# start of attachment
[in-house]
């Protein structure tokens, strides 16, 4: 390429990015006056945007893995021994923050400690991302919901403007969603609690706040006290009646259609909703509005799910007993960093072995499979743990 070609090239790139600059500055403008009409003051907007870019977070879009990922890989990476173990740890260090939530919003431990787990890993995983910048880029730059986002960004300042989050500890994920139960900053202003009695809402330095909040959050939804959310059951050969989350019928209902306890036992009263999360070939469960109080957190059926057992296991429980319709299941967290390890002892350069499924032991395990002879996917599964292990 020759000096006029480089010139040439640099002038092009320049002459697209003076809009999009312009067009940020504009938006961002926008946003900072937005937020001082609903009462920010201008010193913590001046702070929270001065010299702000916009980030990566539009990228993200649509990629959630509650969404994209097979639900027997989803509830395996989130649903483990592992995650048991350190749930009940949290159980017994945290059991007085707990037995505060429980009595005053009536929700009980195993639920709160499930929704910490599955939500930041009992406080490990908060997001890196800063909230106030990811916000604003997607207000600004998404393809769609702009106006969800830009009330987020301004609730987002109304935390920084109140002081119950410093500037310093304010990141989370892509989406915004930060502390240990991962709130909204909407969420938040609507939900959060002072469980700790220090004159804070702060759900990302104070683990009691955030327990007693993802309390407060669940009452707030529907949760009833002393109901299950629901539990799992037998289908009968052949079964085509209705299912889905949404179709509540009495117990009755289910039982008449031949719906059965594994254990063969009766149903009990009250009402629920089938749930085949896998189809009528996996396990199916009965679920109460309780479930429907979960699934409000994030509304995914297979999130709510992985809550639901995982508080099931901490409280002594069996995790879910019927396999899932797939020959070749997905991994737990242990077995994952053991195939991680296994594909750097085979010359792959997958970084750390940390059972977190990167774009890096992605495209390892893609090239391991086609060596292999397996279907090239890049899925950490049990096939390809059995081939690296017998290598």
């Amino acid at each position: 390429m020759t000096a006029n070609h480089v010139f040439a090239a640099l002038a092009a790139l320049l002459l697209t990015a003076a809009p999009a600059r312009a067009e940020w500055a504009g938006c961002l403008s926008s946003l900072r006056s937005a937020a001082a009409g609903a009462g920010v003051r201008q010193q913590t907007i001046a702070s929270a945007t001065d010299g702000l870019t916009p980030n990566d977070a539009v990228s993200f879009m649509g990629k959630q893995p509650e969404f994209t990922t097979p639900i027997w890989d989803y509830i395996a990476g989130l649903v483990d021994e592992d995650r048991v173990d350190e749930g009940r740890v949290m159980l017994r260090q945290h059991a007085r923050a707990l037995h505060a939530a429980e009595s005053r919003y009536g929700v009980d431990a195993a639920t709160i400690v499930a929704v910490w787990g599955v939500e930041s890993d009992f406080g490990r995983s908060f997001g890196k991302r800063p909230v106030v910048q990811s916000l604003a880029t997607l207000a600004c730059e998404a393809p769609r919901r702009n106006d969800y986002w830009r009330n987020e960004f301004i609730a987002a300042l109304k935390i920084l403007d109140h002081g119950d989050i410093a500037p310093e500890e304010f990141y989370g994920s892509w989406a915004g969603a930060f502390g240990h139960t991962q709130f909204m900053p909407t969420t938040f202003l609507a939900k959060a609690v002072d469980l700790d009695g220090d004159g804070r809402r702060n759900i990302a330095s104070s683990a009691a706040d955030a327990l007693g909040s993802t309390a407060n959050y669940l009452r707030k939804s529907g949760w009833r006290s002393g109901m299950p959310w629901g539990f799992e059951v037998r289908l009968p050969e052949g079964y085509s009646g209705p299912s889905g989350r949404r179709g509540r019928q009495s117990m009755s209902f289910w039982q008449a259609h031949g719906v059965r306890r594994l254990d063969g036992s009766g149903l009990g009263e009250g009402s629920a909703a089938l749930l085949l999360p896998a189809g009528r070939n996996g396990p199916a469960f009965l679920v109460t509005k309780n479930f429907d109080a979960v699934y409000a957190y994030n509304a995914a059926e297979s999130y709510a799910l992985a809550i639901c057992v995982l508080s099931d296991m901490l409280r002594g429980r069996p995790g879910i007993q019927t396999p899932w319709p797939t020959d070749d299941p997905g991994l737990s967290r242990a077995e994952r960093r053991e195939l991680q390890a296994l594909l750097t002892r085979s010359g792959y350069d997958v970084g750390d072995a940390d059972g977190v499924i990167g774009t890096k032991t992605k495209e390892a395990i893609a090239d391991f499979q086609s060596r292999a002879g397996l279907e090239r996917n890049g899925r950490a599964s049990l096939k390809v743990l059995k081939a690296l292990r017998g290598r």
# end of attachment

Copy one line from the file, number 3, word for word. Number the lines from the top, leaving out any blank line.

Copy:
């Amino acid at each position: 390429m020759t000096a006029n070609h480089v010139f040439a090239a640099l002038a092009a790139l320049l002459l697209t990015a003076a809009p999009a600059r312009a067009e940020w500055a504009g938006c961002l403008s926008s946003l900072r006056s937005a937020a001082a009409g609903a009462g920010v003051r201008q010193q913590t907007i001046a702070s929270a945007t001065d010299g702000l870019t916009p980030n990566d977070a539009v990228s993200f879009m649509g990629k959630q893995p509650e969404f994209t990922t097979p639900i027997w890989d989803y509830i395996a990476g989130l649903v483990d021994e592992d995650r048991v173990d350190e749930g009940r740890v949290m159980l017994r260090q945290h059991a007085r923050a707990l037995h505060a939530a429980e009595s005053r919003y009536g929700v009980d431990a195993a639920t709160i400690v499930a929704v910490w787990g599955v939500e930041s890993d009992f406080g490990r995983s908060f997001g890196k991302r800063p909230v106030v910048q990811s916000l604003a880029t997607l207000a600004c730059e998404a393809p769609r919901r702009n106006d969800y986002w830009r009330n987020e960004f301004i609730a987002a300042l109304k935390i920084l403007d109140h002081g119950d989050i410093a500037p310093e500890e304010f990141y989370g994920s892509w989406a915004g969603a930060f502390g240990h139960t991962q709130f909204m900053p909407t969420t938040f202003l609507a939900k959060a609690v002072d469980l700790d009695g220090d004159g804070r809402r702060n759900i990302a330095s104070s683990a009691a706040d955030a327990l007693g909040s993802t309390a407060n959050y669940l009452r707030k939804s529907g949760w009833r006290s002393g109901m299950p959310w629901g539990f799992e059951v037998r289908l009968p050969e052949g079964y085509s009646g209705p299912s889905g989350r949404r179709g509540r019928q009495s117990m009755s209902f289910w039982q008449a259609h031949g719906v059965r306890r594994l254990d063969g036992s009766g149903l009990g009263e009250g009402s629920a909703a089938l749930l085949l999360p896998a189809g009528r070939n996996g396990p199916a469960f009965l679920v109460t509005k309780n479930f429907d109080a979960v699934y409000a957190y994030n509304a995914a059926e297979s999130y709510a799910l992985a809550i639901c057992v995982l508080s099931d296991m901490l409280r002594g429980r069996p995790g879910i007993q019927t396999p899932w319709p797939t020959d070749d299941p997905g991994l737990s967290r242990a077995e994952r960093r053991e195939l991680q390890a296994l594909l750097t002892r085979s010359g792959y350069d997958v970084g750390d072995a940390d059972g977190v499924i990167g774009t890096k032991t992605k495209e390892a395990i893609a090239d391991f499979q086609s060596r292999a002879g397996l279907e090239r996917n890049g899925r950490a599964s049990l096939k390809v743990l059995k081939a690296l292990r017998g290598r």